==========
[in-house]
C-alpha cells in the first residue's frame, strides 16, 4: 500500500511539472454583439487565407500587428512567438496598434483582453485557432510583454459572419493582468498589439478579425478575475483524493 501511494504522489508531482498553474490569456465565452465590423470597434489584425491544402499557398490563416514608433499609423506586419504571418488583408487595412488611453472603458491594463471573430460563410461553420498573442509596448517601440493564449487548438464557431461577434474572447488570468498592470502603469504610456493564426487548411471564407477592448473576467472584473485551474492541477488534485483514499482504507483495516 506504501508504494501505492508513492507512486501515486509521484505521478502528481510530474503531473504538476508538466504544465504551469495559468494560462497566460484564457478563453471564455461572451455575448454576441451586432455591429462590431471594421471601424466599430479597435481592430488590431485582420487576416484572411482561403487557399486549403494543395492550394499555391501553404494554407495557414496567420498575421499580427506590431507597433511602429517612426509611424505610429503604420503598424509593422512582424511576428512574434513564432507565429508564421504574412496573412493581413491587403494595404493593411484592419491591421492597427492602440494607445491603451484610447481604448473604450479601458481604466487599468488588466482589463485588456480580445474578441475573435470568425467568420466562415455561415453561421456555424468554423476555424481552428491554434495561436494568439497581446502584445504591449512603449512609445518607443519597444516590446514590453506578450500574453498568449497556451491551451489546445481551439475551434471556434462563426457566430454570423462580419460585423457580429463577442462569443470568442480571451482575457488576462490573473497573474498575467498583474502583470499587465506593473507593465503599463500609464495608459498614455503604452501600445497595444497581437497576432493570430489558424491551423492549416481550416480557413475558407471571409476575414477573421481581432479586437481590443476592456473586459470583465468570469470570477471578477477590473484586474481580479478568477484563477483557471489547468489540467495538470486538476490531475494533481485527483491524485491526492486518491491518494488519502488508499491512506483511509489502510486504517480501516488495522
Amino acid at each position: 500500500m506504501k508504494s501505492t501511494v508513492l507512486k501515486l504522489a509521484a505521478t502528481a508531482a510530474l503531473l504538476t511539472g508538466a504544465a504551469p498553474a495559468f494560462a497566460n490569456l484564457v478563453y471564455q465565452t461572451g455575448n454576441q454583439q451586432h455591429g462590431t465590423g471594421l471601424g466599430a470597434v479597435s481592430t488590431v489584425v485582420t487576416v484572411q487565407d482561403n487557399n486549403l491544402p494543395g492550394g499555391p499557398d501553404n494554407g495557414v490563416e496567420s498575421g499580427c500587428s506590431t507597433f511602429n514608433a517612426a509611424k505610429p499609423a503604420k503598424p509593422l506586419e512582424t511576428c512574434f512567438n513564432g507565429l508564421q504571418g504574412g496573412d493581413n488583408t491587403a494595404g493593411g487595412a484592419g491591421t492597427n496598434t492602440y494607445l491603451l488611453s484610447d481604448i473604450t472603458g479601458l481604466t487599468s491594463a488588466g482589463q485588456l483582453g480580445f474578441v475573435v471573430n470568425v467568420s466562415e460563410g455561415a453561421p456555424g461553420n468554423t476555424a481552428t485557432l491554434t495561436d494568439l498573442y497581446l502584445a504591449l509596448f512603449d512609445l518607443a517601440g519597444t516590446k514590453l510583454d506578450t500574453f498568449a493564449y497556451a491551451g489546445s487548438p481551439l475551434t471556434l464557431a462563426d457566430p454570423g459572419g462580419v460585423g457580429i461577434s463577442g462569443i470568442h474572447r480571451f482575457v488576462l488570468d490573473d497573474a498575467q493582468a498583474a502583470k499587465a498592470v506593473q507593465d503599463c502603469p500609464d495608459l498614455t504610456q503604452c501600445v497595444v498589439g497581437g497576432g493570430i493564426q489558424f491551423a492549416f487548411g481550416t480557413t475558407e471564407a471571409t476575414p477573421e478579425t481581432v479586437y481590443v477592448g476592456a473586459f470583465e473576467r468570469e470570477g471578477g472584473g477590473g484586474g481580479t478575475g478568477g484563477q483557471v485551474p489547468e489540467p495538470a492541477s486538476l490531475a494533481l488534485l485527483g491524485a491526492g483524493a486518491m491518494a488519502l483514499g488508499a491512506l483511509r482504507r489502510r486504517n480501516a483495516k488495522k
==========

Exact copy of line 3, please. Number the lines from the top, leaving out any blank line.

Amino acid at each position: 500500500m506504501k508504494s501505492t501511494v508513492l507512486k501515486l504522489a509521484a505521478t502528481a508531482a510530474l503531473l504538476t511539472g508538466a504544465a504551469p498553474a495559468f494560462a497566460n490569456l484564457v478563453y471564455q465565452t461572451g455575448n454576441q454583439q451586432h455591429g462590431t465590423g471594421l471601424g466599430a470597434v479597435s481592430t488590431v489584425v485582420t487576416v484572411q487565407d482561403n487557399n486549403l491544402p494543395g492550394g499555391p499557398d501553404n494554407g495557414v490563416e496567420s498575421g499580427c500587428s506590431t507597433f511602429n514608433a517612426a509611424k505610429p499609423a503604420k503598424p509593422l506586419e512582424t511576428c512574434f512567438n513564432g507565429l508564421q504571418g504574412g496573412d493581413n488583408t491587403a494595404g493593411g487595412a484592419g491591421t492597427n496598434t492602440y494607445l491603451l488611453s484610447d481604448i473604450t472603458g479601458l481604466t487599468s491594463a488588466g482589463q485588456l483582453g480580445f474578441v475573435v471573430n470568425v467568420s466562415e460563410g455561415a453561421p456555424g461553420n468554423t476555424a481552428t485557432l491554434t495561436d494568439l498573442y497581446l502584445a504591449l509596448f512603449d512609445l518607443a517601440g519597444t516590446k514590453l510583454d506578450t500574453f498568449a493564449y497556451a491551451g489546445s487548438p481551439l475551434t471556434l464557431a462563426d457566430p454570423g459572419g462580419v460585423g457580429i461577434s463577442g462569443i470568442h474572447r480571451f482575457v488576462l488570468d490573473d497573474a498575467q493582468a498583474a502583470k499587465a498592470v506593473q507593465d503599463c502603469p500609464d495608459l498614455t504610456q503604452c501600445v497595444v498589439g497581437g497576432g493570430i493564426q489558424f491551423a492549416f487548411g481550416t480557413t475558407e471564407a471571409t476575414p477573421e478579425t481581432v479586437y481590443v477592448g476592456a473586459f470583465e473576467r468570469e470570477g471578477g472584473g477590473g484586474g481580479t478575475g478568477g484563477q483557471v485551474p489547468e489540467p495538470a492541477s486538476l490531475a494533481l488534485l485527483g491524485a491526492g483524493a486518491m491518494a488519502l483514499g488508499a491512506l483511509r482504507r489502510r486504517n480501516a483495516k488495522k